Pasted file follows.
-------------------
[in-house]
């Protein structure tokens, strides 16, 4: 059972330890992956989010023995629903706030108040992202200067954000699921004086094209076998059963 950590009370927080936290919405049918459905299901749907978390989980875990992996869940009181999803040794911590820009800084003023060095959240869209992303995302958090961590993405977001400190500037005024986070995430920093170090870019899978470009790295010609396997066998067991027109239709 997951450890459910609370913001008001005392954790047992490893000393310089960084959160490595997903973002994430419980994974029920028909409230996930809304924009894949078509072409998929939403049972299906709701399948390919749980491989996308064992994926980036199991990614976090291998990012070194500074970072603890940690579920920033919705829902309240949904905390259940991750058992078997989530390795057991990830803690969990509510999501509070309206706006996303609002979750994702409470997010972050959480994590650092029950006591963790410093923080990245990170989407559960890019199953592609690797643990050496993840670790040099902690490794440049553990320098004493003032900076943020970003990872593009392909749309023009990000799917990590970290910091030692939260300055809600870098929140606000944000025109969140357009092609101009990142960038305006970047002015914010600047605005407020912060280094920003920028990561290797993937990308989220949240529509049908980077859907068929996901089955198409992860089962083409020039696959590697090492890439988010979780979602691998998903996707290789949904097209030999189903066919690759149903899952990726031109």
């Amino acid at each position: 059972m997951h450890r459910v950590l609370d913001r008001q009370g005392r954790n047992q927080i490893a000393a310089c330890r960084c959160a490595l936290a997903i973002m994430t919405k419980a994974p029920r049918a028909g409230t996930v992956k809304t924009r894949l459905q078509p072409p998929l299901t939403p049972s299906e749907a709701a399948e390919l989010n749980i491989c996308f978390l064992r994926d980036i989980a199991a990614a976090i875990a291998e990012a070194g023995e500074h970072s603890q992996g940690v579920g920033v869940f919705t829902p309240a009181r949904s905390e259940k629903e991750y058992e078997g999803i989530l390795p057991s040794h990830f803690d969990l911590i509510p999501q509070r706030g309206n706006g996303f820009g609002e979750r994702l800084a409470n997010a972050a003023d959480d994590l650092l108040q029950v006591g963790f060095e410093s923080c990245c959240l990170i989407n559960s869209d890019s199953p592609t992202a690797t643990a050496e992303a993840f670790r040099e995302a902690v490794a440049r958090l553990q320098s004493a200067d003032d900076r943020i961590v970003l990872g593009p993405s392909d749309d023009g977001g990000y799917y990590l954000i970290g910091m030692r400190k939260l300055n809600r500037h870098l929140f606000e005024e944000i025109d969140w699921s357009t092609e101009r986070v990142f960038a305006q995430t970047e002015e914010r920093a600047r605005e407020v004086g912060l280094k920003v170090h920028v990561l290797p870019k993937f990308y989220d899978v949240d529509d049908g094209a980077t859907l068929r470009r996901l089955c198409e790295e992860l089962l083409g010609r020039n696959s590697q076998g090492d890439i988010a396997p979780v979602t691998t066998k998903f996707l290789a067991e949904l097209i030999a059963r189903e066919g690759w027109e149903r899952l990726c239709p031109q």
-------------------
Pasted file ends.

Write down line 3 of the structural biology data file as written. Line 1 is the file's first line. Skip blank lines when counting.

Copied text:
């Amino acid at each position: 059972m997951h450890r459910v950590l609370d913001r008001q009370g005392r954790n047992q927080i490893a000393a310089c330890r960084c959160a490595l936290a997903i973002m994430t919405k419980a994974p029920r049918a028909g409230t996930v992956k809304t924009r894949l459905q078509p072409p998929l299901t939403p049972s299906e749907a709701a399948e390919l989010n749980i491989c996308f978390l064992r994926d980036i989980a199991a990614a976090i875990a291998e990012a070194g023995e500074h970072s603890q992996g940690v579920g920033v869940f919705t829902p309240a009181r949904s905390e259940k629903e991750y058992e078997g999803i989530l390795p057991s040794h990830f803690d969990l911590i509510p999501q509070r706030g309206n706006g996303f820009g609002e979750r994702l800084a409470n997010a972050a003023d959480d994590l650092l108040q029950v006591g963790f060095e410093s923080c990245c959240l990170i989407n559960s869209d890019s199953p592609t992202a690797t643990a050496e992303a993840f670790r040099e995302a902690v490794a440049r958090l553990q320098s004493a200067d003032d900076r943020i961590v970003l990872g593009p993405s392909d749309d023009g977001g990000y799917y990590l954000i970290g910091m030692r400190k939260l300055n809600r500037h870098l929140f606000e005024e944000i025109d969140w699921s357009t092609e101009r986070v990142f960038a305006q995430t970047e002015e914010r920093a600047r605005e407020v004086g912060l280094k920003v170090h920028v990561l290797p870019k993937f990308y989220d899978v949240d529509d049908g094209a980077t859907l068929r470009r996901l089955c198409e790295e992860l089962l083409g010609r020039n696959s590697q076998g090492d890439i988010a396997p979780v979602t691998t066998k998903f996707l290789a067991e949904l097209i030999a059963r189903e066919g690759w027109e149903r899952l990726c239709p031109q």